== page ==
Joel 2:12-18 (NRSVCE)
Today’s reading is a fitting way to begin the Lenten season. “return to the LORD, your God”, “Spare, O LORD, your people”, and “Then the LORD . . . took pity on his people.” God calls us to Himself, at all times but most especially in this Lenten season He calls us to return to Him from whom we receive everything. We are sinners! We have fallen away from God, from what He calls us to be. We ought to be crying out in anguish “Spare, O LORD, your people”, but instead we are too focused on ourselves. We fill our time with television, with Facebook, with video games, even with writing blog posts, and leave no time in our lives for God. God ought to be first among our priorities, everything we do ought to have God in mind. We are made in the imago dei, the Image of God, and it is to that standard which we are called. Others ought to look on us and see God in us! But instead, they see us and ask “Where is their God?”
Lent is a penitential season. It is a time for the whole Church to stop and realize that we have all failed to cling to God. “For all have sinned and fall short of the glory of God” (Romans 3:23). It is a time for us to return to God—through prayer and fasting—to deepen our relationship with Him. In that deepening of our faith, we more fully realize who and what we are. We are sinners, yes, but we are also children of God. As children, we ought to cling to our Father. For our Father knows us better than we know ourselves, and it is only through Him and through our relationship with Him that we can ever learn, not only how to do what we ought to do—this isn’t simply a question of morality or duty—but our very identity. Who we are is children of God, and that is unlike anything else in our lives.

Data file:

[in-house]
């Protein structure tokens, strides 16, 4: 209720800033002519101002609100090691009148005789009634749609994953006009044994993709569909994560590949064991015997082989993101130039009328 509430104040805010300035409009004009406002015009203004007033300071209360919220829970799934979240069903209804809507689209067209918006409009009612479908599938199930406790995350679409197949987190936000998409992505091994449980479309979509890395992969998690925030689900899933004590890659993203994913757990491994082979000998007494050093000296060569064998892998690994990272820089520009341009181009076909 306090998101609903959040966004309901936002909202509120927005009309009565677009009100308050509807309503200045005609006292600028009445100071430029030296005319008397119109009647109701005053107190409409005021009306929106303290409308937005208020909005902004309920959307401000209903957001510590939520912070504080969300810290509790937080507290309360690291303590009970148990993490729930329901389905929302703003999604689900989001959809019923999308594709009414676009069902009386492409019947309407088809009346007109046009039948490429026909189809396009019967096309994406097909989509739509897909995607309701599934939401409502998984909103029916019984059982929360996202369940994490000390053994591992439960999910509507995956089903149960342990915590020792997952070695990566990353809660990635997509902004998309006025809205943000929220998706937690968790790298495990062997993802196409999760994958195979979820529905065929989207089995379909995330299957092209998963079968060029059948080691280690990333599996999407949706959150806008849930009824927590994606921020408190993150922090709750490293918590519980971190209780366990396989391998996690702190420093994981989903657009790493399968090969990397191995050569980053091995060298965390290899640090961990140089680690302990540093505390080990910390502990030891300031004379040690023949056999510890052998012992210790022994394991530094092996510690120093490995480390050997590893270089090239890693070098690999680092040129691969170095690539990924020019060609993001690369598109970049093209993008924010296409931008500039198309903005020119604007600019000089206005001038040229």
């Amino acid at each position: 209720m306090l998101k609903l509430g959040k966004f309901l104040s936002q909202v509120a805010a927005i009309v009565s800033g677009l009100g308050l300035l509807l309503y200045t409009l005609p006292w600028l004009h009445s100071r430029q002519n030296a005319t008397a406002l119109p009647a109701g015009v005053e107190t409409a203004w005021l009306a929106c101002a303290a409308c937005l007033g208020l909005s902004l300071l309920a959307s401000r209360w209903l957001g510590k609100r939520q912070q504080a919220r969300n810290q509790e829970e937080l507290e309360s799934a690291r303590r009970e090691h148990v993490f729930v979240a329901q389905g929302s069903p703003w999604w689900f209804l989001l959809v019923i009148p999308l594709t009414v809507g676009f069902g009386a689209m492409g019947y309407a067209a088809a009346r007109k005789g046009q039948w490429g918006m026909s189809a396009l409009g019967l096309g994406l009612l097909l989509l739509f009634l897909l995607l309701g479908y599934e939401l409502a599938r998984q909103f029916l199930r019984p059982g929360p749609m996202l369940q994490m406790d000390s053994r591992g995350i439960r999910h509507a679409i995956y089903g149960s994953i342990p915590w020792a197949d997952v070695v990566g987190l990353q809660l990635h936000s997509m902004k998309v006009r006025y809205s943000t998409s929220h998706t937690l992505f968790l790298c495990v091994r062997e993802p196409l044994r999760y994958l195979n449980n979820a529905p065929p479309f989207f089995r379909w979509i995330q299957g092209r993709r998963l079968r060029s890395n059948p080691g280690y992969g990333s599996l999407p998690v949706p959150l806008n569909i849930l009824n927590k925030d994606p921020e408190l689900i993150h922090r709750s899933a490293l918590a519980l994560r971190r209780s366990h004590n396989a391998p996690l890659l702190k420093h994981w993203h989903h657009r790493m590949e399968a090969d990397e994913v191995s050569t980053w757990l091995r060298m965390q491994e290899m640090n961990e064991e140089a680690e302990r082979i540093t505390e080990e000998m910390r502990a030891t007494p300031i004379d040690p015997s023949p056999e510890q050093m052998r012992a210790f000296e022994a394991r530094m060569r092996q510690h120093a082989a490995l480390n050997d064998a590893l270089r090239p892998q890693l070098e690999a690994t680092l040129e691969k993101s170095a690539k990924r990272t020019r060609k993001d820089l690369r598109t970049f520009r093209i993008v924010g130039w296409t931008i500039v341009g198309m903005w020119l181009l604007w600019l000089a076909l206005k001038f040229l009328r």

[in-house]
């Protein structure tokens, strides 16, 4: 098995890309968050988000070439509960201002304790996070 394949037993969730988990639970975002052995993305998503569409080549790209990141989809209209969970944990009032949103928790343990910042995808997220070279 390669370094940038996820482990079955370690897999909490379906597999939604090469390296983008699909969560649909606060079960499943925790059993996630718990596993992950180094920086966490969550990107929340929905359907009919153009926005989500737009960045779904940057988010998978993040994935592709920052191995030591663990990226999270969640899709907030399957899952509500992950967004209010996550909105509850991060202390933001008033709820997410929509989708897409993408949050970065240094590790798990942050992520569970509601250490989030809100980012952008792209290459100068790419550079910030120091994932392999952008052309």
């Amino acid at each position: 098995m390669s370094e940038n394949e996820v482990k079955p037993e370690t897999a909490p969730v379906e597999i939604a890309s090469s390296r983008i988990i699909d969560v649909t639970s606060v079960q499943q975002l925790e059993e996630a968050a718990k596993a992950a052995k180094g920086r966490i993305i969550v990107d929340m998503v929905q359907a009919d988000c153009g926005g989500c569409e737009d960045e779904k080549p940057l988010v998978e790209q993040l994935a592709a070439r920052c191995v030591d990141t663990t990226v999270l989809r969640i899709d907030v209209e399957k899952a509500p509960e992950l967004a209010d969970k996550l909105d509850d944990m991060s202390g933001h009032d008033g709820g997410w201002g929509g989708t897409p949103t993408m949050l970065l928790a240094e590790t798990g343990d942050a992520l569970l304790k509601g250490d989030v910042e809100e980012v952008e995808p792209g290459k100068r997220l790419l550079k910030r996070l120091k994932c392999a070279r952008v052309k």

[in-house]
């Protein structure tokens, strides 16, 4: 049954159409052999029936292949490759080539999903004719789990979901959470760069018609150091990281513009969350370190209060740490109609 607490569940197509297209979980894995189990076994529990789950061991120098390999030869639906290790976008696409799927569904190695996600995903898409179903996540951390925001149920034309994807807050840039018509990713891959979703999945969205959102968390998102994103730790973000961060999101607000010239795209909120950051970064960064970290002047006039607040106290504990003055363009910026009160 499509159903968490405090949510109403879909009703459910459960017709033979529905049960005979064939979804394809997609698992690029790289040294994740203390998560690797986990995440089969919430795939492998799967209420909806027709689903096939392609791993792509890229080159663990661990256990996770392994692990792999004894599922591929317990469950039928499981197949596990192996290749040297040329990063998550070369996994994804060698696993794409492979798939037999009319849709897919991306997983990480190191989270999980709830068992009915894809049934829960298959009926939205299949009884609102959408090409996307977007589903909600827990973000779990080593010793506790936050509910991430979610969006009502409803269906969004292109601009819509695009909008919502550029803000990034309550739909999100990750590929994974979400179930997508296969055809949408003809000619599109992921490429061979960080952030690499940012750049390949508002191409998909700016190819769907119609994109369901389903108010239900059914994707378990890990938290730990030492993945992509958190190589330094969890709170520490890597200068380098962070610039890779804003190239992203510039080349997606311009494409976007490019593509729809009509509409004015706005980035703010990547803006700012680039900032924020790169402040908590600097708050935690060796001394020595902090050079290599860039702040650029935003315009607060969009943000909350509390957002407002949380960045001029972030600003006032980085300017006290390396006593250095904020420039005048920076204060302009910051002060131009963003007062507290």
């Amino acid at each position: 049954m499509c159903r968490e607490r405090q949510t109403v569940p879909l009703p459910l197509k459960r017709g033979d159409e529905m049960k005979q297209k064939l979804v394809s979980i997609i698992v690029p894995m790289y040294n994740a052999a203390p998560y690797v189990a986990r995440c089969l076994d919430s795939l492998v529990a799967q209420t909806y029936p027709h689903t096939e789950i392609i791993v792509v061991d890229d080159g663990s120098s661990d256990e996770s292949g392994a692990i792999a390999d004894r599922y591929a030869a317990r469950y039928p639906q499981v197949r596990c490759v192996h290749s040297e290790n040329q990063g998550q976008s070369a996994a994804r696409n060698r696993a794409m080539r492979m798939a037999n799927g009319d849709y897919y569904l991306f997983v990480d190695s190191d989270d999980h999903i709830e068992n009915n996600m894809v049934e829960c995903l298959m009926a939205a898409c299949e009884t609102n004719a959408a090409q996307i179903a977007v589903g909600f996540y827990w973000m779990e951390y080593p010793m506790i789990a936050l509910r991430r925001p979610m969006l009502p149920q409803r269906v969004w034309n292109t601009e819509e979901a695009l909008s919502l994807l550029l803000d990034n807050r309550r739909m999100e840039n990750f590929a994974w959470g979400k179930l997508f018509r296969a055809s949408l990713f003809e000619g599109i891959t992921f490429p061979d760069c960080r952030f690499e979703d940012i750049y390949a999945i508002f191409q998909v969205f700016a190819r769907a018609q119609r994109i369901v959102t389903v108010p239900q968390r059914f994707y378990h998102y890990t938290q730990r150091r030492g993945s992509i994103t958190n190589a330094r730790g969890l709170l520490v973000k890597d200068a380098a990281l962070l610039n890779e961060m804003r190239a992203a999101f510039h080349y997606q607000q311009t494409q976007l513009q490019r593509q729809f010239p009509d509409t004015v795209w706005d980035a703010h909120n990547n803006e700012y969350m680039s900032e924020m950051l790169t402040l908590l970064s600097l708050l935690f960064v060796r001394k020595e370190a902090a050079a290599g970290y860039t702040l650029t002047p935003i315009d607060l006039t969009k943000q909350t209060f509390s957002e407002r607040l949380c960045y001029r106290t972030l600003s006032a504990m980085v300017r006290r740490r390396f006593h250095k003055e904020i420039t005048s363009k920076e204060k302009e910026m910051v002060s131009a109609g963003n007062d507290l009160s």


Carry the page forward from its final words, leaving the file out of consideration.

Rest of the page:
Without Him, we would not exist. There would be no “me” without “Him”, no “you” without “Him”. On Him we wholly depend for our very existence, so it truly seems strange that we need to keep reminding ourselves to return to Him. Our sin quite literally pulls us away from the very source of our being, and too often we revel in it. “Where is their God?” others say. This is why we need Lent. This is why we need penance. In our sin, we stray from our Father, and in so doing we become less and less of what it even means for us to be at all. So, pray. Fast. Repent. Give praises to our God! So that He can look upon us as He did in the beginning and say “it is good.” And so that when others see us, there is no question about where our God is. We are made in the Image of God, and our God dwells within us.